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Hymn of the Week – Amazing Grace


This weeks hymn of the week is perhaps the most popular hymn in the world. Written by John Newton in 1779, it has been sung by dozens of choirs, singers and musicians, and even featured as a bagpipe solo by a Scottish Regimental Band.

The hymn reflects Newton’s own spiritual experience. The Anglican Clergyman, former ship captain and slave trader had experienced many disasters and dangers throughout his life, including being press ganged into the navy, being flogged to within an inch of his life, being shipwrecked, being starved, and finally being caught in a terrible storm off the coast of Ireland which almost sunk the ship on which he was travelling. It limped into Lough Swilly, as the crew ate the last morsels of food on board, and within a few hours of its arriving in the shelter of the lough, another huge storm blew up in the Atlantic, which would surely have sunk the ship.

It was during that storm at sea when Newton had finally cried out for mercy from God, and experienced the amazing grace of God, wherein forgiveness could be found, even for a wretched sinner like Newton.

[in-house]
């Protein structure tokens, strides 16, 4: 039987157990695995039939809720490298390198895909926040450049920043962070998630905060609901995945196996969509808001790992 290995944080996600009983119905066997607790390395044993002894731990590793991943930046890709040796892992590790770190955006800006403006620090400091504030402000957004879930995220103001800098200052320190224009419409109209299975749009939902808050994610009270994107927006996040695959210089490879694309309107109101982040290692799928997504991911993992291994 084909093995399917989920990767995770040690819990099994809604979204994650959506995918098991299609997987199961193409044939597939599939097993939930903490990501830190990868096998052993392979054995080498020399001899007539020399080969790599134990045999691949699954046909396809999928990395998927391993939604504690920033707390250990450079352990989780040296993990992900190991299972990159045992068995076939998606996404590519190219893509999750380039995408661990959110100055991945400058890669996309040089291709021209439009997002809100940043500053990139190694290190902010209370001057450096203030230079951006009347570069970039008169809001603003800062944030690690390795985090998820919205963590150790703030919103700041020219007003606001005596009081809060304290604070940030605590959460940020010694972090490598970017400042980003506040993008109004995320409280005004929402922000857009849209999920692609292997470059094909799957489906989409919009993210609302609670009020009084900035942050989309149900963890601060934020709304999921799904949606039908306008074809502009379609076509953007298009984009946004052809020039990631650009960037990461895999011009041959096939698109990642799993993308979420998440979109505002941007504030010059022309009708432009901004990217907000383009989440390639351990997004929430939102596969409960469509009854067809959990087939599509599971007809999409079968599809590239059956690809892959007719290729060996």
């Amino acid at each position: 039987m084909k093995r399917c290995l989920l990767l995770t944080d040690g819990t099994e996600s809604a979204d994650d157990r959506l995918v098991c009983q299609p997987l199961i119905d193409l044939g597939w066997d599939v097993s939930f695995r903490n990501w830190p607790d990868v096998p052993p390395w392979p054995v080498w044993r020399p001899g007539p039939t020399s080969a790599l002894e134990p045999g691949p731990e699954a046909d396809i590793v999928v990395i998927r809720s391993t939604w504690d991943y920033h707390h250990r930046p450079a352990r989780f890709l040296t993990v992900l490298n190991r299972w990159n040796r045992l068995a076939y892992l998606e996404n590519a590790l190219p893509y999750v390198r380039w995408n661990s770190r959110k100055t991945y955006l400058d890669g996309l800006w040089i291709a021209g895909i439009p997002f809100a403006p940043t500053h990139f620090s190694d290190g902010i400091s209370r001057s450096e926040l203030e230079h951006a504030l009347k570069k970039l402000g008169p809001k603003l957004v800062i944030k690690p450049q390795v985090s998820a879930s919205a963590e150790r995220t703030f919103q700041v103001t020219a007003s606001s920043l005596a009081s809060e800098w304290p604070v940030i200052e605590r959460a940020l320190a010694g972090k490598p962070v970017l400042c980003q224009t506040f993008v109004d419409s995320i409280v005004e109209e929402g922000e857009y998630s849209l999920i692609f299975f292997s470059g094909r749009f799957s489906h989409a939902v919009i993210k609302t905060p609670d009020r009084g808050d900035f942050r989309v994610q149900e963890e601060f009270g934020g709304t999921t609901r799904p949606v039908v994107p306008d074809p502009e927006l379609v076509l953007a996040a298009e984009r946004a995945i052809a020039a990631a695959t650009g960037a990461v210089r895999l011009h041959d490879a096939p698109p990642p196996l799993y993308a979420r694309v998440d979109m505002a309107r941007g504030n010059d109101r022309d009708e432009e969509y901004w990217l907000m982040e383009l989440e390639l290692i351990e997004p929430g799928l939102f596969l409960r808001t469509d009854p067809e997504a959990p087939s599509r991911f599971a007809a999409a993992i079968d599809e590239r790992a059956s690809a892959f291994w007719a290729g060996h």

Amazing Grace, how sweet the sound,
That saved a wretch like me….
I once was lost but now am found,
Was blind, but now, I see.

T’was Grace that taught…
my heart to fear.
And Grace, my fears relieved.
How precious did that Grace appear…
the hour I first believed.

Through many dangers, toils and snares…
we have already come.
T’was Grace that brought us safe thus far…
and Grace will lead us home.

The Lord has promised good to me…
His word my hope secures.
He will my shield and portion be…
as long as life endures.

When we’ve been here ten thousand years…
bright shining as the sun.
We’ve no less days to sing God’s praise…
then when we’ve first begun.

Amazing Grace, how sweet the sound,
That saved a wretch like me….
I once was lost but now am found,
Was blind, but now, I see.

May God’s grace be in evidence to us all throughout this next week.

From → Hymns and Praise

  1. Ivor permalink

    Oh good. Great site by the way.

  2. You are absolutely right Ivor! A silly slip of the Word Processor! I’ll fix it right away.



  3. Ivor permalink

    Is it not John Newton rather, not Isaac Newton?

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